Episcopalians are comfortable with a wide variety of physical expressions of devotion and adoration during worship. You may see people bowing, making the sign of the cross, kneeling or standing. You are free to participate in ways that you are comfortable. If you are not comfortable or able to kneel at the times indicated in the bulletin, please stand. If you are not able to stand, please remain seated.
Why do some people touch themselves on the forehead and shoulders?
This is called making the sign of the cross. Christians have been doing this since the earliest home churches. For an informative and entertaining five minute explanation of the practice through the centuries you can watch, "Father Matthew Presents: The Sign of the Cross." Father Matthew is assisted by his friend Tyrannosaurus Regina.
This looks very much like a Roman Catholic Church. Is it?
Actually Episcopalians are both Catholic and Protestant. Historically, Episcopalians (also called Anglicans) have tried to steer a middle-course between Roman Catholicism and Protestantism, acknowledging that each tradition has much to offer. In most Episcopal Churches the service looks similar to Roman Catholic service but there are quite a few differences in certain practices and beliefs.
We may be best known for the comprehensiveness of our denomination, which encourages and treasures a variety of viewpoints. Famous Anglicans include Absolom Jones, Desmond Tutu, Steven Charleston, Franklin Roosevelt, George Washington, CS Lewis, Jane Austen, Madeline L’Engle, Robin Williams, and our Presiding Bishop Michael Curry (who presided over the wedding of Prince Harry and Megan Markel).
Do you accept gay people, divorced people, or people who aren't sure about this whole "Christianity" thing?
Yes. We do. When we say, "All are Welcome!," we absolutely mean it in the fullest sense.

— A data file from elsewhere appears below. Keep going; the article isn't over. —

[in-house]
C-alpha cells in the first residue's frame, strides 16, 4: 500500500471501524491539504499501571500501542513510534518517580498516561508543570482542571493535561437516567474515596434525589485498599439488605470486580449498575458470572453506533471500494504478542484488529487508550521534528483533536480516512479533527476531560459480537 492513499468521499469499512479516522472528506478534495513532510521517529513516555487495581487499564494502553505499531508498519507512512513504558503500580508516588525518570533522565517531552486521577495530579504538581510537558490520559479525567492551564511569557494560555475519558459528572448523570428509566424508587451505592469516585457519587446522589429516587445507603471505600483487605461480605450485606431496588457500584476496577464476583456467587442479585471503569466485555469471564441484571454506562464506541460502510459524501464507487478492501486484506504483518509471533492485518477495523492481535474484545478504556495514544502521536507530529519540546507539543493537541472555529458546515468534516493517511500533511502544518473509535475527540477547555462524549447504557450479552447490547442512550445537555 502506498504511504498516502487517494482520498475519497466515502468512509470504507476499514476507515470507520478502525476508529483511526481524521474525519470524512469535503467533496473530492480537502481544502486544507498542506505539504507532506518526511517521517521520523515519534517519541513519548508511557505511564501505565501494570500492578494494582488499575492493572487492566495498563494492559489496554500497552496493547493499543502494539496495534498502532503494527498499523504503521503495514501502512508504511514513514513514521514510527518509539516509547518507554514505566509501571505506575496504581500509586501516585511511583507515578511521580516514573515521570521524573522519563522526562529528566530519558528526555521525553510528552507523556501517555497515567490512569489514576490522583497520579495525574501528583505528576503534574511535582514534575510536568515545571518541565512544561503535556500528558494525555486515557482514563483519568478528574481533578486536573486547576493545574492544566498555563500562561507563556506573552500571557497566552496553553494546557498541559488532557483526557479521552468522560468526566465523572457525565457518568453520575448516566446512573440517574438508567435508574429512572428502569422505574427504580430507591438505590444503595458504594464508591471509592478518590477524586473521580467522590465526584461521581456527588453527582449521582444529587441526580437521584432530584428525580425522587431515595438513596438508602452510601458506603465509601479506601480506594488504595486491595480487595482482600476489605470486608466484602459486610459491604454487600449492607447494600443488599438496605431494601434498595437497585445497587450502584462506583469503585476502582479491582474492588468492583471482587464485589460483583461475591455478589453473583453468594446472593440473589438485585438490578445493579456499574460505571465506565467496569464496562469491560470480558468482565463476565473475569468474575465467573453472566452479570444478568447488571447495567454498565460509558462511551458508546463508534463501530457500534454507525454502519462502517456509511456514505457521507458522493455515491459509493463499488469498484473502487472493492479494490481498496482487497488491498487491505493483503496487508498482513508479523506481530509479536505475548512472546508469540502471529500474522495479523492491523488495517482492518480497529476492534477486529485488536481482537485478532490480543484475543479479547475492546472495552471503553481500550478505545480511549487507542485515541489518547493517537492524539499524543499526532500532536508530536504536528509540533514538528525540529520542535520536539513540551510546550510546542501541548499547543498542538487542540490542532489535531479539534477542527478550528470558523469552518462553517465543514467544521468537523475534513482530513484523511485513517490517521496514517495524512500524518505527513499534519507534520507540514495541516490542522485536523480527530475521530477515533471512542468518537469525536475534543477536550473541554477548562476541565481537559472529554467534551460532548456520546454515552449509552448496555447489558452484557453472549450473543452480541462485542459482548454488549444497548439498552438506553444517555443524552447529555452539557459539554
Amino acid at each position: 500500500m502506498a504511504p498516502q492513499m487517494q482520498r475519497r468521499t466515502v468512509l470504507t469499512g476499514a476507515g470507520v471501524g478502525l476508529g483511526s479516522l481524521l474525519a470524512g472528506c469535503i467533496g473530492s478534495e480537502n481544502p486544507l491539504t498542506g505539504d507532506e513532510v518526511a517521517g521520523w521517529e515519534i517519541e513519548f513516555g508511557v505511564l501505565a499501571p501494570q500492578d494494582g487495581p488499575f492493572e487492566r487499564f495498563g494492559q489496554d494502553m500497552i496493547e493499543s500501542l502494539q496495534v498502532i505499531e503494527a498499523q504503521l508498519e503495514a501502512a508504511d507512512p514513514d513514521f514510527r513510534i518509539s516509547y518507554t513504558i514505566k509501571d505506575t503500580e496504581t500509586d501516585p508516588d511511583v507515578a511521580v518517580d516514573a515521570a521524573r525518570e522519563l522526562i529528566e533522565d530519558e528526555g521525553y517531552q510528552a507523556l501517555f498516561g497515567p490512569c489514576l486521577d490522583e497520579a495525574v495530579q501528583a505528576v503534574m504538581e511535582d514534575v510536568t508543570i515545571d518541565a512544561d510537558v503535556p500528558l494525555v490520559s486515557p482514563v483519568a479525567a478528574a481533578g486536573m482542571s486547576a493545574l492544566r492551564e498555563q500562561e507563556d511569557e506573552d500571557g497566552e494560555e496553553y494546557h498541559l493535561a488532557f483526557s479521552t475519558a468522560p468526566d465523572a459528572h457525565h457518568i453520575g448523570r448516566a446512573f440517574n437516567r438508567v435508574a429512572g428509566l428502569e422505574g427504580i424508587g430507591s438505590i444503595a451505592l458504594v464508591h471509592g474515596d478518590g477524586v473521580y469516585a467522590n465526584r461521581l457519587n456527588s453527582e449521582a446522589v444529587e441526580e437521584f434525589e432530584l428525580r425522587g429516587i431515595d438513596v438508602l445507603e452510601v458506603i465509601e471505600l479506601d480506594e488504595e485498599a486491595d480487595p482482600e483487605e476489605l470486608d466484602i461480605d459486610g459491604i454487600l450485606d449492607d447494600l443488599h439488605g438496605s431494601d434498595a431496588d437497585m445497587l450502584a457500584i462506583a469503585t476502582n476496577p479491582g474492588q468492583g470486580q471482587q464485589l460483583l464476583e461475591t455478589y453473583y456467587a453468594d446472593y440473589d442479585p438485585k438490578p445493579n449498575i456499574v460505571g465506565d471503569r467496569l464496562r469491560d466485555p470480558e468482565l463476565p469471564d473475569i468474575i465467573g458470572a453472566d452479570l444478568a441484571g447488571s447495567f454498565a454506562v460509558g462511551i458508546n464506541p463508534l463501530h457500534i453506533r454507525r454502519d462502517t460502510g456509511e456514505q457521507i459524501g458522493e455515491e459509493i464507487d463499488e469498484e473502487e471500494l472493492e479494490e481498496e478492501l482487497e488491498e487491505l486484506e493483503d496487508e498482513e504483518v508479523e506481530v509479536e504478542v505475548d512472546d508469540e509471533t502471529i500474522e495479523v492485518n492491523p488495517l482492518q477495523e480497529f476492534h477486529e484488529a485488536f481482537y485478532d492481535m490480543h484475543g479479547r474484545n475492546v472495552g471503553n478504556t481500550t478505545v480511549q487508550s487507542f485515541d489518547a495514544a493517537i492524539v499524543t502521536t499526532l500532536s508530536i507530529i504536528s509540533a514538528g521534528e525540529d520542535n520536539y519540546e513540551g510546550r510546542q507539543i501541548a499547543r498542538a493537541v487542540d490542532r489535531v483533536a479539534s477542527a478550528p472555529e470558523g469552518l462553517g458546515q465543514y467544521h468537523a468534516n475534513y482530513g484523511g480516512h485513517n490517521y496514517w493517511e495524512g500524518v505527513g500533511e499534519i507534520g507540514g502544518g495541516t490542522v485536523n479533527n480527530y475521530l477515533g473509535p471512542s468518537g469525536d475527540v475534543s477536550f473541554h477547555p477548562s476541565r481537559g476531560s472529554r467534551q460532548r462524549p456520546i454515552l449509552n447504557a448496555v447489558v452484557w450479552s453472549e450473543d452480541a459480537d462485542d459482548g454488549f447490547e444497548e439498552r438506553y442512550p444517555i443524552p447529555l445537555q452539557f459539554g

How can I join the church?
Participating through regular attendance and giving is all that is needed to become an informal member. Formal membership involves making a commitment to the parish and to the Episcopal Church as a whole. If you are interested in formal membership, please speak with the parish priest.
Is it okay to take communion if I am not a member of the church?
How does the communion process work?
Also called "Eucharist," Holy Communion in the Episcopal church, is served every Sunday. All worshipers at St. John's are invited and encouraged to participate in communion. If you want to observe and pray instead, that's fine too!
How do I receive Communion?
When the usher gets to your pew, simply follow the person in front of you. When you are at the altar rail you have the choice of kneeling or standing to receive communion. To receive, put one hand, palm up, in your other hand and the priest will place a piece of bread in your hand, saying, "The Body of Christ, the bread of heaven." After responding, "amen," raise your hands to your mouth and eat the bread.
Next comes the wine. We use real wine, not grape juice, and (during non-pandemic years) a shared cup or "chalice." Until all are vaccinated, we are using separate cups. As the chalice bearer gives you the wine, he or she will say, "the Blood of Christ, the cup of salvation." NOTE: Receiving the bread alone is considered full communion, so if you do not want the wine simply fold your arms over your chest as the chalice bearer approaches you.
Children, through their baptism, are full members of the Body of Christ and are invited to receive communion immediately following their baptism. If you bring a child to the altar rail with you for the communion service, but do not wish him or her to take communion, have your child cross his or her arms across his or her chest. The priest will say a blessing for them. (This is true for adults too.)